Acts 7 :53

Acts 7 :53 Translations

American King James Version (AKJV)

Who have received the law by the disposition of angels, and have not kept it.

King James Version (KJV)

Who have received the law by the disposition of angels, and have not kept it.

American Standard Version (ASV)

ye who received the law as it was ordained by angels, and kept it not.

Basic English Translation (BBE)

You, to whom the law was given as it was ordered by angels, and who have not kept it.

Webster's Revision

Who have received the law by the disposition of angels, and have not kept it.

World English Bible

You received the law as it was ordained by angels, and didn't keep it!"

English Revised Version (ERV)

ye who received the law as it was ordained by angels, and kept it not.

Definitions for Acts 7 :53

Clarke's Commentary on Acts 7 :53

By the disposition of angels - Εις διαταγας αγγελων. After all that has been said on this difficult passage, perhaps the simple meaning is, that there were ranks, διαταγαι, of angels attending on the Divine Majesty when he gave the law: a circumstance which must have added greatly to the grandeur and solemnity of the occasion; and to this Psalm 68:17 seems to me most evidently to allude: The chariots of God are twenty thousand, even many thousands of angels: the Lord is among them as in Sinai, in the holy place. It was not then by the mouths nor by the hands of angels, as prime agents, that Moses, and through him the people, received the law; but God himself gave it, accompanied with many thousands of those glorious beings. As it is probable they might be assisting in this most glorious solemnity, therefore St. Paul might say, Galatians 3:19, that it was ordained by angels, διαταγεις δι' αγγελων, in the hand of a Mediator. And as they were the only persons that could appear, for no man hath seen God at any time, therefore the apostle might say farther, (if indeed he refers to the same transaction, see the note there), the word spoken by angels was steadfast, Hebrews 2:2. But the circumstances of this case are not sufficiently plain to lead to the knowledge of what was done by the angels in this most wonderful transaction; only we learn, from the use made of this circumstance by St. Stephen, that it added much to the enormity of their transgression, that they did not keep a law, in dispensing of which the ministry of angels had been employed. Some think Moses, Aaron, and Joshua are the angels here intended; and others think that the fire, light, darkness, cloud and thick darkness were the angels which Jehovah used on this occasion, and to which St. Stephen refers; but neither of these senses appears sufficiently natural, and particularly the latter.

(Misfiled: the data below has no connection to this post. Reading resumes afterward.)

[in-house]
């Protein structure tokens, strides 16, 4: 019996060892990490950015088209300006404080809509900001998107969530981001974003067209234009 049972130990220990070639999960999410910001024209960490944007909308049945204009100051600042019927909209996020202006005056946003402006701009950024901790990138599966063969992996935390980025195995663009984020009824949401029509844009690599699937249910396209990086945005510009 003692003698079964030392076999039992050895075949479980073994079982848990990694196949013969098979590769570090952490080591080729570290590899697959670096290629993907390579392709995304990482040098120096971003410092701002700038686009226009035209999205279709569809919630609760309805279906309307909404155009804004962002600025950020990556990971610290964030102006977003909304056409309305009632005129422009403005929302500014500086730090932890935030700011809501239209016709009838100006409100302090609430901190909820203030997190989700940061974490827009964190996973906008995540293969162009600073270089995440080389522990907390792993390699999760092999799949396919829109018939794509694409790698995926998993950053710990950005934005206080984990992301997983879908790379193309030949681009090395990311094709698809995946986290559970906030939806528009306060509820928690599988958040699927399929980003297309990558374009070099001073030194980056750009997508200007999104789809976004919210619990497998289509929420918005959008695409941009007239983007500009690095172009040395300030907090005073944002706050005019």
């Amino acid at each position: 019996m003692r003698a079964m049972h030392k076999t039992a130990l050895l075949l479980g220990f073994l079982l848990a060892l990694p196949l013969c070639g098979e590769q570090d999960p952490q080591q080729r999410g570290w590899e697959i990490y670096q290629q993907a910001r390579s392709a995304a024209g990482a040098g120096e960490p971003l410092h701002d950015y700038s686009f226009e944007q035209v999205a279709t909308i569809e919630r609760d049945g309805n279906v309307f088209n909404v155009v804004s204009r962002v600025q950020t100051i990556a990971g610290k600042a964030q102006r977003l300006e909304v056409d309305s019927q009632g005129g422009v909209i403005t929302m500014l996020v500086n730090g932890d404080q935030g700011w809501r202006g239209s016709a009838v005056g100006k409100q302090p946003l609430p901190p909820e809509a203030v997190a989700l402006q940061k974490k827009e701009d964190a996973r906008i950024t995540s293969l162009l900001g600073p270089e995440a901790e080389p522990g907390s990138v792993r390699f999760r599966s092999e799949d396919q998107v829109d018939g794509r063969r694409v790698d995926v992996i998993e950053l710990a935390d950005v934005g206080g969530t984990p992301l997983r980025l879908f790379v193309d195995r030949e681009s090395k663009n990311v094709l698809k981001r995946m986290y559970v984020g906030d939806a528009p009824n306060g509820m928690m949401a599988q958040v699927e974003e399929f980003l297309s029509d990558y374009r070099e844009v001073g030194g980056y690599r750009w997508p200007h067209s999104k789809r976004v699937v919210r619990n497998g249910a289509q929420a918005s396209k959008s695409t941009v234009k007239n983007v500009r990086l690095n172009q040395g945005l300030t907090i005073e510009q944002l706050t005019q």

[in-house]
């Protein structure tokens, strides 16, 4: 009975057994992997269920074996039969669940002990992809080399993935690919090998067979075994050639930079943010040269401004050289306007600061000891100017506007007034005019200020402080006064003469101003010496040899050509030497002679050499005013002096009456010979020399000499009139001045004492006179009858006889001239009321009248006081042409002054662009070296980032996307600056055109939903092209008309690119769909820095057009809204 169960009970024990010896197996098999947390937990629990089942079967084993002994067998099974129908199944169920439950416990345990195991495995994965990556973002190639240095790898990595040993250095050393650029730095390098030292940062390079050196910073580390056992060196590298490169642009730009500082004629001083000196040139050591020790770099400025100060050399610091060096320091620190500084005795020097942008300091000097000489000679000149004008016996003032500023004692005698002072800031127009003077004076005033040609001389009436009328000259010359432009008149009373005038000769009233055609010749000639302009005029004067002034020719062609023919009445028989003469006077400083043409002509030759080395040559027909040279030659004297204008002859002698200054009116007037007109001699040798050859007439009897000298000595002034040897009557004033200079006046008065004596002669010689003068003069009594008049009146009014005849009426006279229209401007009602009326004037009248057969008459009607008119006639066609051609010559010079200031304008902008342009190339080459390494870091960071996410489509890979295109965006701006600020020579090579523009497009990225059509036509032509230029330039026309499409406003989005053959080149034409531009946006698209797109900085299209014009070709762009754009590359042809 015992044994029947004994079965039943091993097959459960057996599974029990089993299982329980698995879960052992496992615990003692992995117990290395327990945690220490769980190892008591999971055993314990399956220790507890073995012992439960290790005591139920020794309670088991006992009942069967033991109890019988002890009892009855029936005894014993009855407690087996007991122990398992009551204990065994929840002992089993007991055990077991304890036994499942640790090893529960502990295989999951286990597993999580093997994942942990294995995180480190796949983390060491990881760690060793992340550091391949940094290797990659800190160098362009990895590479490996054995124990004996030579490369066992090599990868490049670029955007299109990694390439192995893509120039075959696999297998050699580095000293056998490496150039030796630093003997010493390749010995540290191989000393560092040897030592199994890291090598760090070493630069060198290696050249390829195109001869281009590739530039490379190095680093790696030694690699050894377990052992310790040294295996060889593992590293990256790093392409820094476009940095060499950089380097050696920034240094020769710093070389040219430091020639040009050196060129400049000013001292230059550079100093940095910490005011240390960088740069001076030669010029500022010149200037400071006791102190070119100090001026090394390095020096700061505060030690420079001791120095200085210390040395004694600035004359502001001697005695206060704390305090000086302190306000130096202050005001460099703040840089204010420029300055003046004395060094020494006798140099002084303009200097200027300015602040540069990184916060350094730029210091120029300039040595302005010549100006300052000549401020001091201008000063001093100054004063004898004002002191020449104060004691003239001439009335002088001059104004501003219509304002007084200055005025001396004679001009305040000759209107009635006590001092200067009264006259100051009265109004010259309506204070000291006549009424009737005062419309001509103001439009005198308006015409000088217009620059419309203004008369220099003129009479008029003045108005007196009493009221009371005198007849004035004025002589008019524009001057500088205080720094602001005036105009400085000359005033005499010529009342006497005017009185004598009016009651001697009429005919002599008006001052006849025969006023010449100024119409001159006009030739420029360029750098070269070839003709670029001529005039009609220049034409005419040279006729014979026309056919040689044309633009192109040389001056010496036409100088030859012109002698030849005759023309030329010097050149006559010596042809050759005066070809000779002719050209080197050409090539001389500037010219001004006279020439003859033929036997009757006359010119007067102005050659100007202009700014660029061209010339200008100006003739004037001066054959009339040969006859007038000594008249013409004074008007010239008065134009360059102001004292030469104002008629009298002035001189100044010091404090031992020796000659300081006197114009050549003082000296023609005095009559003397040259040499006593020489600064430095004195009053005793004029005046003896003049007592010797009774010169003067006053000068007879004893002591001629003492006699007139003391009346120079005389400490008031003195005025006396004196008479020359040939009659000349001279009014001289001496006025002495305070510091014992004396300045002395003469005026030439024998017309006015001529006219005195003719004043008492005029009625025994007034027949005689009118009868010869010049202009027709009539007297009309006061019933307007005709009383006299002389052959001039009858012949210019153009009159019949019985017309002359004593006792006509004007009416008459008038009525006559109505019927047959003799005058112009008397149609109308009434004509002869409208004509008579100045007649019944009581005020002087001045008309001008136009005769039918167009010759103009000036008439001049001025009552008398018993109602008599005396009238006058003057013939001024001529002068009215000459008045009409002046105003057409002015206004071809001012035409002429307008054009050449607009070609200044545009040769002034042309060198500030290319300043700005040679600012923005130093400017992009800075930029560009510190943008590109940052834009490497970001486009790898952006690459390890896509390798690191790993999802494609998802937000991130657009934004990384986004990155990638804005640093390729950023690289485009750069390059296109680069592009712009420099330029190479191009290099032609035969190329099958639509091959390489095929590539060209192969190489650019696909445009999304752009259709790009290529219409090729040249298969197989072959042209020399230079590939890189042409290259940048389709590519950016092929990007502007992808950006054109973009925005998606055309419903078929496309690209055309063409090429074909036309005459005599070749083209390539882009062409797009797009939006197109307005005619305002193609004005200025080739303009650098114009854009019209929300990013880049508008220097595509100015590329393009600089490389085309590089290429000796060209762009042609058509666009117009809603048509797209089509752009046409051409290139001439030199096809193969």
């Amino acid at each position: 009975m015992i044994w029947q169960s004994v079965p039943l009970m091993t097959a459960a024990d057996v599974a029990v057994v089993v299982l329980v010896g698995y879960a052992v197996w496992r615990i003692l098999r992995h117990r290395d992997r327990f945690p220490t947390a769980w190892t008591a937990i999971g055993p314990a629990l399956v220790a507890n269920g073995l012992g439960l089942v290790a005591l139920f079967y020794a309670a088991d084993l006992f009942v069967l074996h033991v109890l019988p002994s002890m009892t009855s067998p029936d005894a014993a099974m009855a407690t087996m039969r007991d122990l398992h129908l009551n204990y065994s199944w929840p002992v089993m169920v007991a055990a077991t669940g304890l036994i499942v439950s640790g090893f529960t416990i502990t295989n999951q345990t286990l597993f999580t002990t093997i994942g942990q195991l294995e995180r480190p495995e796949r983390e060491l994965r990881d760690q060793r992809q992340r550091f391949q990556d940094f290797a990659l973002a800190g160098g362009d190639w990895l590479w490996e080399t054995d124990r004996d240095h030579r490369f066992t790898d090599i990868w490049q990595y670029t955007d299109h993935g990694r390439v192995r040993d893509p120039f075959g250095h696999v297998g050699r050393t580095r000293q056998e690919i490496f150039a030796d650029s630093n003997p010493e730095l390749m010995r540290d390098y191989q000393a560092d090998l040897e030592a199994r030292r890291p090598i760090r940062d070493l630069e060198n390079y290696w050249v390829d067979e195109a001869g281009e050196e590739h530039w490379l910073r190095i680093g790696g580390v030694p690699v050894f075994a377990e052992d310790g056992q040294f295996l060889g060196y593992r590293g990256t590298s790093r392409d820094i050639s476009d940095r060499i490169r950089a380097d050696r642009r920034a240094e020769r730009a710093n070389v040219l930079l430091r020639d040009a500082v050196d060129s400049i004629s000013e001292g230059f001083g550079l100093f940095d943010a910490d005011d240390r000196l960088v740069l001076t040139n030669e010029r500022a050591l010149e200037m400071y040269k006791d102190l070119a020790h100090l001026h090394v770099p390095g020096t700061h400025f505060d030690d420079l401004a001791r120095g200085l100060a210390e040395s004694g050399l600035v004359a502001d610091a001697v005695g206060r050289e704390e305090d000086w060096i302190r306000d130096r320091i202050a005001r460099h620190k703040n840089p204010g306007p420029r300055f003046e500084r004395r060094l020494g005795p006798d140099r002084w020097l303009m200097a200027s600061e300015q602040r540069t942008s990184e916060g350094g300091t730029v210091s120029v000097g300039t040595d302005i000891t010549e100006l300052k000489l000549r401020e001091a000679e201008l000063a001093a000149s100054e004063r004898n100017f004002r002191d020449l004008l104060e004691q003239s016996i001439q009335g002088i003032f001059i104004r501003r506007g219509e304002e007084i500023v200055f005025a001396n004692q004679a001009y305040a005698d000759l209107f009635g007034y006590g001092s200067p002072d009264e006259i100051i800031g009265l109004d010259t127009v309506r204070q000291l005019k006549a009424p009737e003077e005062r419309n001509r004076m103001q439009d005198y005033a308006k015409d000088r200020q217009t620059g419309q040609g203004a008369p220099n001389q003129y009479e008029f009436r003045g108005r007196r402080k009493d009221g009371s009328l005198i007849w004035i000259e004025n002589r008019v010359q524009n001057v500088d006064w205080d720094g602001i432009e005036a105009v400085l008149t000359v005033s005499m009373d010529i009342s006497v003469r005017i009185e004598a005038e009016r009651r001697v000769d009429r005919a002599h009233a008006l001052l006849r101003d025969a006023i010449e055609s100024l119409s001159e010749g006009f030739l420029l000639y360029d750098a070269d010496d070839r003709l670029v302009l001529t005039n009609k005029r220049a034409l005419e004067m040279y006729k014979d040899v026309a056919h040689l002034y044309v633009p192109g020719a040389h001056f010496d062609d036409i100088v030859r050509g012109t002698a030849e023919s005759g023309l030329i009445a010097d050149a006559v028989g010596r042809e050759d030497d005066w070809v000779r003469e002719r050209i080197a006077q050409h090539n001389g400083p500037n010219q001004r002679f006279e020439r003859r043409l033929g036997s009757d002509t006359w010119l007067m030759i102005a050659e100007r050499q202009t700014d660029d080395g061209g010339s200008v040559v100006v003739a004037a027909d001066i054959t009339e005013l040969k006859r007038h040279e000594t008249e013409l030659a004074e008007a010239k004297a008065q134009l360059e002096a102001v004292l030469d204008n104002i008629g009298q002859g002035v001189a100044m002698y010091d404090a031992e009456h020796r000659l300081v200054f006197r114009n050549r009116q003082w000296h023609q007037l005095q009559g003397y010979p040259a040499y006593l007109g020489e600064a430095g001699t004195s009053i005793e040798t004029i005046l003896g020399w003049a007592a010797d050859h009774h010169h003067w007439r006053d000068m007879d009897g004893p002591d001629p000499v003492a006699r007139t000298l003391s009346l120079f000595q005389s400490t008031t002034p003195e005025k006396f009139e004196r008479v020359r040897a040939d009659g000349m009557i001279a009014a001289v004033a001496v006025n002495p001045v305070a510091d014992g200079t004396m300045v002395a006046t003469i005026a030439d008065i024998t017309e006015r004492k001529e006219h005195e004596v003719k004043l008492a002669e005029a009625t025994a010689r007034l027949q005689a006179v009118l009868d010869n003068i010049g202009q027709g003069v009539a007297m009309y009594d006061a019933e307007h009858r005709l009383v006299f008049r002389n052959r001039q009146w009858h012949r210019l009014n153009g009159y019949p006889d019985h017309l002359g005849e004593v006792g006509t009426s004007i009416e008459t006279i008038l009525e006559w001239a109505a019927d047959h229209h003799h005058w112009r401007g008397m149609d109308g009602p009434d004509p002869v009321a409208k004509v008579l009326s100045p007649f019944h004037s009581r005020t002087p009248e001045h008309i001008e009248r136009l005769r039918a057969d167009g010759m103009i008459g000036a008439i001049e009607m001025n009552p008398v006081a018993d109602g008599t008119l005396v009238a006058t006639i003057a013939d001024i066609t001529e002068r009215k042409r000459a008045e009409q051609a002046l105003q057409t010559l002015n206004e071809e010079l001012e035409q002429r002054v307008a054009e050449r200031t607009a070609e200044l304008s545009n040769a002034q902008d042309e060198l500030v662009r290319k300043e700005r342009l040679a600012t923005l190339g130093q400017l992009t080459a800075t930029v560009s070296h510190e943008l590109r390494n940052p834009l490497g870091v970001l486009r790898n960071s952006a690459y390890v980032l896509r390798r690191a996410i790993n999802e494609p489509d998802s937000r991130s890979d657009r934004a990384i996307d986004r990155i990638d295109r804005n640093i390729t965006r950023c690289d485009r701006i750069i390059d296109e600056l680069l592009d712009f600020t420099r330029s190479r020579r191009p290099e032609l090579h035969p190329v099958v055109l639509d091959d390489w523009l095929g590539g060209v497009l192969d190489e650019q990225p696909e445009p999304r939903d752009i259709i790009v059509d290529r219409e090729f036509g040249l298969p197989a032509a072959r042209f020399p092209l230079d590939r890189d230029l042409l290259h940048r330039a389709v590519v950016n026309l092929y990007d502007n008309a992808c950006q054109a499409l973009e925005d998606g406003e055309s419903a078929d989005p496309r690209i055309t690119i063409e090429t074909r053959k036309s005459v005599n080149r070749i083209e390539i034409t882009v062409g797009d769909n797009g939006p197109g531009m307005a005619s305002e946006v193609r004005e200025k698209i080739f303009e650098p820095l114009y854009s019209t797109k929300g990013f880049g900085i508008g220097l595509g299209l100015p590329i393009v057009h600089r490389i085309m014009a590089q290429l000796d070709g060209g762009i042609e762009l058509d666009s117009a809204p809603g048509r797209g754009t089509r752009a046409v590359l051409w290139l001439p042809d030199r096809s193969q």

Barnes' Commentary on Acts 7 :53

Who have received the law - The Law of Moses, given on Mount Sinai.

By the disposition of angels - There has been much diversity of opinion in regard to this phrase, εἰς διαταγὰς ἀγγέλων eis diatagas angelōn. The word translated "disposition" does not occur elsewhere in the New Testament. It properly means the "constituting" or "arranging" of an army; disposing it into ranks and proper divisions. Hence, it has been supposed to mean that the Law was given "amidst" the various ranks of angels, being present to witness its promulgation. Others suppose that the angels were employed as agents or instruments to communicate the Law. All that the expression fairly implies is the former; that the Law was given amidst the attending ranks of angels, as if they were summoned to witness the pomp and ceremony of giving "law" to an entire people, and through them to an entire world. It should be added, moreover, that the Jews applied the word "angels" to any messengers of God; to fire, and tempest, and wind, etc. And all that Stephen means here may be to express the common Jewish opinion that God was attended on this occasion by the heavenly hosts, and by the symbols of his presence, fire, and smoke, and tempest. Compare Psalm 104:4; Psalm 68:17. Other places declare that the Law was spoken by an angel, one eminent above all attending angels, the special messenger of God. See the notes on Acts 7:38. It is plain that Stephen spoke only the common sentiment of the Jews. Thus, Herod is introduced by Josephus (Antiq., book 15, chapter 5, section 3) as saying, "We have learned in God the most excellent of our doctrines, and the most holy part of our Law by angels," etc. In the eyes of the Jews, it justly gave increased majesty and solemnity to the Law, that it had been given in so grand and imposing circumstances. It greatly aggravated their guilt that, notwithstanding this, they had not kept it.

Wesley's Commentary on Acts 7 :53

7:53 Who have received the law by the administration of angels - God, when he gave the law on Mount Sinai, was attended with thousands of his angels, Gal 3:19; Psa 68:17.
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